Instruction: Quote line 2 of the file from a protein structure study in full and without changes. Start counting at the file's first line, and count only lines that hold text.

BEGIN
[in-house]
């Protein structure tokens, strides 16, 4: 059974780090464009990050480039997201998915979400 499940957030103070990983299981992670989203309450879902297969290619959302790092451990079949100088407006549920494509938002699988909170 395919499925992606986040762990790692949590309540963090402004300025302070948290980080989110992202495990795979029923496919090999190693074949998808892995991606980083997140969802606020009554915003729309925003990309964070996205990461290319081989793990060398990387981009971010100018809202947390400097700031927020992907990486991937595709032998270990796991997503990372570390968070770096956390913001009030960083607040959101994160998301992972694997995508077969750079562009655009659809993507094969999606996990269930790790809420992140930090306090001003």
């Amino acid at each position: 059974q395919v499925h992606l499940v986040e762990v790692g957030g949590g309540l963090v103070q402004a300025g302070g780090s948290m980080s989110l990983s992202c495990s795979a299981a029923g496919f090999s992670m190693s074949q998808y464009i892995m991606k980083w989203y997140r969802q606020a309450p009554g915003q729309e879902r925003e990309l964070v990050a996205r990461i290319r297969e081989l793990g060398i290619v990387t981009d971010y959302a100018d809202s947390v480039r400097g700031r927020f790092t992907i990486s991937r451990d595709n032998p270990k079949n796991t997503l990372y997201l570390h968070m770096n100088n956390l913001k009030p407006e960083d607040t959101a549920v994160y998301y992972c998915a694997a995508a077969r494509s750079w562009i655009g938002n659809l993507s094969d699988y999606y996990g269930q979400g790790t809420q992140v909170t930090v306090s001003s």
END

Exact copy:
């Protein structure tokens, strides 16, 4: 059974780090464009990050480039997201998915979400 499940957030103070990983299981992670989203309450879902297969290619959302790092451990079949100088407006549920494509938002699988909170 395919499925992606986040762990790692949590309540963090402004300025302070948290980080989110992202495990795979029923496919090999190693074949998808892995991606980083997140969802606020009554915003729309925003990309964070996205990461290319081989793990060398990387981009971010100018809202947390400097700031927020992907990486991937595709032998270990796991997503990372570390968070770096956390913001009030960083607040959101994160998301992972694997995508077969750079562009655009659809993507094969999606996990269930790790809420992140930090306090001003």